Place art at the center of ones life. Express who one is through a series of memorable gestures. Be unforgettable.
It was in the 19th century, in the heart of the great and modern city of Paris, a place of freedom and an alluring draw for the artists and intellectuals described by Charles Baudelaire and later by Walter Benjamin, that clothing, for the first time, became an essential component in the manifestation of ones personality, for both men and women.
It was initially the bohemians who, through the manner in which they were dressed, exhibited their independence. Their lifestyle pushed romanticism to the extreme, placing it somewhere between a work of art and performance. Very much like the Beautiful Losers of Aaron Rose and Joshua Leonard, those neo-bohemians of present-day Los Angeles for whom nothing conventional matters, who reject mainstream art, and participate in new forms of street art, as incubators of protest and spirituality.
Maria Grazia Chiuri, artistic director of the Dior women’s collections, was inspired by these themes in designing the Fall 2017 collection, while remaining faithful to the new generations of women adapting to the rhythm of contemporary urban existence, determined to assert their individuality. This highly inventive circularity, this way of looking at things retrospectively and moving forward according to the continual propulsion contained within both fashion and art, this way of analogically gathering the most diverse elements (influences, bodies, musculatures, objects, exclamations, words, clues, colors, attitudes), results in a series of pieces that can be put together and reinvented in a different personal style each time.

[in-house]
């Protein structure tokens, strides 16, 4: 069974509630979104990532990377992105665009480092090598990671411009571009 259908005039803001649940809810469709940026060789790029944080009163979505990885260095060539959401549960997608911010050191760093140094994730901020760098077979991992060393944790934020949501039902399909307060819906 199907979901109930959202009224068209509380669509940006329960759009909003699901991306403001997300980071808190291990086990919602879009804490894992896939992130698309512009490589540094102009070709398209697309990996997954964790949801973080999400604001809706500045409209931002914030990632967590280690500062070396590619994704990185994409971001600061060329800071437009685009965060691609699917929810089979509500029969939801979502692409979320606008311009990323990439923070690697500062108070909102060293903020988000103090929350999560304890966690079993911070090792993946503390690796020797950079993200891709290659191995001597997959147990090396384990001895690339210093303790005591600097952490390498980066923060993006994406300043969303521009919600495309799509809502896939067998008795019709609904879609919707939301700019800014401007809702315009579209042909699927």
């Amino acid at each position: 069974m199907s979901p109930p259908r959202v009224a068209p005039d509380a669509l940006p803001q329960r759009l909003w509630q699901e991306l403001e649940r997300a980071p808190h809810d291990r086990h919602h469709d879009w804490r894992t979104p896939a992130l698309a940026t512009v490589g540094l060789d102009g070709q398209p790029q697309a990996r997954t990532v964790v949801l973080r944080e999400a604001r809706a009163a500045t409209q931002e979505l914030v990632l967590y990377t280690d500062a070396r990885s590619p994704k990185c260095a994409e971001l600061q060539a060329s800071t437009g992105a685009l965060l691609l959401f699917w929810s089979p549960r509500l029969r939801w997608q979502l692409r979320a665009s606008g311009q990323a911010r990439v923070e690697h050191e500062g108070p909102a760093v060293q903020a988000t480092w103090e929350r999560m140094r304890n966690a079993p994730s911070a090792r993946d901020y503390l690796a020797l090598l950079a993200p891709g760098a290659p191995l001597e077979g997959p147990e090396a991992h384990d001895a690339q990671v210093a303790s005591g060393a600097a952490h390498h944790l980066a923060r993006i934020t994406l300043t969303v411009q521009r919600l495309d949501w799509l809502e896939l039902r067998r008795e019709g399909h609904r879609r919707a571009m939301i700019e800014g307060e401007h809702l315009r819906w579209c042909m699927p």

Expanding upon this relaxed approach is a quest for singularity that turns the spotlight on details, whether embroidered, stitched, or printed. Contrast lies between the deep glossiness of black velvet plastrons and the transparency of the lace or voile that laps the body. The embroidery recalls the House’s tradition, as do the abstract ethnic motifs, either richly colorful or naturalistic, such as the tree of life that takes form across skirts, coats and jackets.
Then there is the Bar suit, which Maria Grazia Chiuri utilizes as a base capable of representing all the kinds of ornamentation that work with the different elements of today’s wardrobe, such as jeans or high-necked fluid sweaters. Old nostalgic colors, such as antique rose, give garments a sense of perfection, down to the smallest details. And, finally, in this interpretation of the hooded cape opening over a tulle dress in Monsieur Dior’s beloved gray – a rich and shimmering blue-gray – embellished with brilliant contemporary embroideries, the garment becomes a kind of device capable of channeling this special energy, akin to poetic pleasure, that courses through the bodyand determines how we show ourselves to the world.